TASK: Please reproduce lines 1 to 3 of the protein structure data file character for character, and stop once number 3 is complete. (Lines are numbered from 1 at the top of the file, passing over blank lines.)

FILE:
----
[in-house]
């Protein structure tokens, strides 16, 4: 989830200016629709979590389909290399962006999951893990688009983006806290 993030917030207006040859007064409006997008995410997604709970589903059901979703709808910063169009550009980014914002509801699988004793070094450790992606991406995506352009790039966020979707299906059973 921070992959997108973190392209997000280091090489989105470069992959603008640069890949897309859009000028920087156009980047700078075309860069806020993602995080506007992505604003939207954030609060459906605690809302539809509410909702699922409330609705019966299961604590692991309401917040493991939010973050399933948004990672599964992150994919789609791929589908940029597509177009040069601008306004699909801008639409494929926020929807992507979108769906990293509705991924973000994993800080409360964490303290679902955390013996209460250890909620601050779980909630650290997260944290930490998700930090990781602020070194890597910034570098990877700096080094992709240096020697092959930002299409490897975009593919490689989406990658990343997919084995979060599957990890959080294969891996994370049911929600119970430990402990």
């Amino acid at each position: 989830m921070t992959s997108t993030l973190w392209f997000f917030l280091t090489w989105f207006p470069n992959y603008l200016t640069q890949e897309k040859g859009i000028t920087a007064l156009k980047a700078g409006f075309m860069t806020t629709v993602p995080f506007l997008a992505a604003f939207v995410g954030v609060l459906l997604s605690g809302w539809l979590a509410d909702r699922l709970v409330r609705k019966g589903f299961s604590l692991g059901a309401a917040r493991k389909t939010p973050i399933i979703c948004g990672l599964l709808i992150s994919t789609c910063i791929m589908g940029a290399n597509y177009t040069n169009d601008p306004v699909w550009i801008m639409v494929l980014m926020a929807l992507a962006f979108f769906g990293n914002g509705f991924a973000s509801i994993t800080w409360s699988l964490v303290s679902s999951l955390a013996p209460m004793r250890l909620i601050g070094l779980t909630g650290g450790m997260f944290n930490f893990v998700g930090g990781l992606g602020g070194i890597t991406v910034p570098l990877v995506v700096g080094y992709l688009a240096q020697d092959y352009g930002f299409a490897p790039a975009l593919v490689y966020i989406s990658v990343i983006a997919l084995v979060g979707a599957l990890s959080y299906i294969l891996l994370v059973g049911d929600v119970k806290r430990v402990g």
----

[in-house]
């Protein structure tokens, strides 16, 4: 989830200016629709979590389909290399962006999951893990688009983006806290 993030917030207006040859007064409006997008995410997604709970589903059901979703709808910063169009550009980014914002509801699988004793070094450790992606991406995506352009790039966020979707299906059973 921070992959997108973190392209997000280091090489989105470069992959603008640069890949897309859009000028920087156009980047700078075309860069806020993602995080506007992505604003939207954030609060459906605690809302539809509410909702699922409330609705019966299961604590692991309401917040493991939010973050399933948004990672599964992150994919789609791929589908940029597509177009040069601008306004699909801008639409494929926020929807992507979108769906990293509705991924973000994993800080409360964490303290679902955390013996209460250890909620601050779980909630650290997260944290930490998700930090990781602020070194890597910034570098990877700096080094992709240096020697092959930002299409490897975009593919490689989406990658990343997919084995979060599957990890959080294969891996994370049911929600119970430990402990």
């Amino acid at each position: 989830m921070t992959s997108t993030l973190w392209f997000f917030l280091t090489w989105f207006p470069n992959y603008l200016t640069q890949e897309k040859g859009i000028t920087a007064l156009k980047a700078g409006f075309m860069t806020t629709v993602p995080f506007l997008a992505a604003f939207v995410g954030v609060l459906l997604s605690g809302w539809l979590a509410d909702r699922l709970v409330r609705k019966g589903f299961s604590l692991g059901a309401a917040r493991k389909t939010p973050i399933i979703c948004g990672l599964l709808i992150s994919t789609c910063i791929m589908g940029a290399n597509y177009t040069n169009d601008p306004v699909w550009i801008m639409v494929l980014m926020a929807l992507a962006f979108f769906g990293n914002g509705f991924a973000s509801i994993t800080w409360s699988l964490v303290s679902s999951l955390a013996p209460m004793r250890l909620i601050g070094l779980t909630g650290g450790m997260f944290n930490f893990v998700g930090g990781l992606g602020g070194i890597t991406v910034p570098l990877v995506v700096g080094y992709l688009a240096q020697d092959y352009g930002f299409a490897p790039a975009l593919v490689y966020i989406s990658v990343i983006a997919l084995v979060g979707a599957l990890s959080y299906i294969l891996l994370v059973g049911d929600v119970k806290r430990v402990g």